Over at Women in Astronomy they posted in the weekly STATUS newsletter a review of a seminar given by Prof. Katheryn Johnston last week summarizing some results from the social and psychological science research along with her personal perspective on why women progress so slow in science. I recommend you check out her slides which are posted here: http://www.cfa.harvard.edu/cfawis/kathryn_johnston.pdf.
I actually think I've seen this presentation before, but something in it really hit a cord this morning and I'm feeling pretty down about the whole thing.
Check out these two figures below taken from Prof. Johnston's presentation.
This first one is used to illustrate one depressing point - if the spotlight is not kept on the issue then no progress is made. I believe we're in a phase in which the vast majority of people think the problem is fixed. The graph in fact supports that. At the American Astronomical Society meeting this January the Women's lunch was given over to a panel discussion on the topic of if the women's group was even needed any more (the answer thankfully was yes). I also think most people are well intentioned and believe they know about this problem and are sensitive to it. But they also think that as scientists they should objectively pick the best person for the job.... funny how that's so often a man....
This second excerpt from Prof. Johnston's presentations illustrates that point. The figure is from a Nature commentary on why so few women (compared to the number of applicants) were winning a prestigous medical fellowship. The authors of the paper tried to objectively rate young scientist's impact score (based on number of papers, citations etc.). They then plot this against a peer reviewed measure of the scientist's competence. Only the very best of the women (measured by the "objective" impact) were rated as competent as any of the men.
This is something I've worried about for a long time. Obviously women succeed. Even women with children succeed. But I suspect they are only the best of the best. Most of us cannot hope to compete with them - and shouldn't have to.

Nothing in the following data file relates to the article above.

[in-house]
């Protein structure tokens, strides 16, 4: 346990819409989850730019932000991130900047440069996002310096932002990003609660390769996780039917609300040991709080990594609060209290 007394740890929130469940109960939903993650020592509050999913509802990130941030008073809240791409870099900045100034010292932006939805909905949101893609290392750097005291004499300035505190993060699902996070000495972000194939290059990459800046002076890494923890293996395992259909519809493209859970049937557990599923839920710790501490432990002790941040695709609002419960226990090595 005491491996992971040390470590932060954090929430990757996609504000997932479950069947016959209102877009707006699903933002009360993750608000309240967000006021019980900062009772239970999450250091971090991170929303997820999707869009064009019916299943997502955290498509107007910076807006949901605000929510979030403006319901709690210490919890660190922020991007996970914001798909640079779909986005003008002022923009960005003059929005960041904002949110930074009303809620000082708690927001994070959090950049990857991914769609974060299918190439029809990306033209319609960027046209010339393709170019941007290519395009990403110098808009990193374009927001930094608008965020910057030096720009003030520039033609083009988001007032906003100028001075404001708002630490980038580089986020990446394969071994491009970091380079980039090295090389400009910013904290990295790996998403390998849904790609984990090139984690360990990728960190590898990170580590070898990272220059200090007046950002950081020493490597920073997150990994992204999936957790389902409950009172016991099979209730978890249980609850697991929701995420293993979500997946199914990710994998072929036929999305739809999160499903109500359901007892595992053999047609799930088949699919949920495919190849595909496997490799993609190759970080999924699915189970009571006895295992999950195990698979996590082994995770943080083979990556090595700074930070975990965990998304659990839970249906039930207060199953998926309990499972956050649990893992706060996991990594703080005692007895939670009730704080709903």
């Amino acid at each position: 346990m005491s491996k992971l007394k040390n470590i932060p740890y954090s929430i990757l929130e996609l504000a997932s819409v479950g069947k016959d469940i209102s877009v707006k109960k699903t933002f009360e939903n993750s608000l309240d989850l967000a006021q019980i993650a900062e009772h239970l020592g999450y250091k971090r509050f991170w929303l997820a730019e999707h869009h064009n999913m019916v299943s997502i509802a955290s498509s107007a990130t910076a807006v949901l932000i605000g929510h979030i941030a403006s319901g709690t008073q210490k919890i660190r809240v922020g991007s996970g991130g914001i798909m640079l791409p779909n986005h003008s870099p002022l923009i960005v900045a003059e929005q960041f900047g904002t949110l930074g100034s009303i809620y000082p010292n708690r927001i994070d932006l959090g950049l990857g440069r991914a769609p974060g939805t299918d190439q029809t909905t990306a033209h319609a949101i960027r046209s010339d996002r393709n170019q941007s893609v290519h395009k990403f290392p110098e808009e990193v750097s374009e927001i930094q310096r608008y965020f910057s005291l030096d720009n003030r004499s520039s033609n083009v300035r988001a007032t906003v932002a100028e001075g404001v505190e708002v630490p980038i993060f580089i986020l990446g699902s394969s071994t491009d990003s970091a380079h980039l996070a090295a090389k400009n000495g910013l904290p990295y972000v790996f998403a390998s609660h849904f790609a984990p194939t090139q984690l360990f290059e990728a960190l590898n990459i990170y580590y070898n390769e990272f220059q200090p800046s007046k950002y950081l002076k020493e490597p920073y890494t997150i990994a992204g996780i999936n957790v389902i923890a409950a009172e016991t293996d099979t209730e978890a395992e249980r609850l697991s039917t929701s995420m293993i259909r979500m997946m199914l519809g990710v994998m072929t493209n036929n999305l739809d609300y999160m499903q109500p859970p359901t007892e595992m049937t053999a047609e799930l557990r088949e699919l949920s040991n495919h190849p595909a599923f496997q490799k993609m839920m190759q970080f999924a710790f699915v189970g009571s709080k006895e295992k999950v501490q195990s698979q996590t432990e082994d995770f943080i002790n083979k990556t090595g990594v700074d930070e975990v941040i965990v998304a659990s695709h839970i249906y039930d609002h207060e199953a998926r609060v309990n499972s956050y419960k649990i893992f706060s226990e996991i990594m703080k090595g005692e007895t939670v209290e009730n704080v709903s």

Why did this hit a cord this morning. Well I think it's because I'm beginning to develop a "reasonable suspicion" that this has happened to me.... but it's so hard to judge when it's you personally. It's so hard for me to say "I'm as good, or better, than that person" in any objective way..... I don't want to look (or be) bitter, or self serving. However there are some objective measures.... I can look at my citation index. Lately I keep hearing (generally as friendly advice on how to get a job) that my publication rate is not "good enough". I agree it could be better, but I'm proud of the impact I've had in terms of some significantly cited papers, and I have 2 almost complete papers in the pipeline I should be working on now (instead of blogging about this I suppose!). Anyway my anecdotal evidence is that I applied for a job recently, and since I know people close to the hiring committee I got some inside information. My "average publication history" was the reason I was given for not being on the shortlist. Those interviewed apparently had "fantastic" publication records, and "several more years" of experience than me.... This all seemed very reasonable, until I found out who they hired and looked him up. We have comparable citation indexes, and I have slightly more experience. If I'm fair he has a few more papers than me - but a lot of them are large collaboration papers while most of mine are first or second author......hmmm.... OK so maybe I was being told a "kind" reason for my failure in this case, but it does make me wonder what I actually have to do to get a job....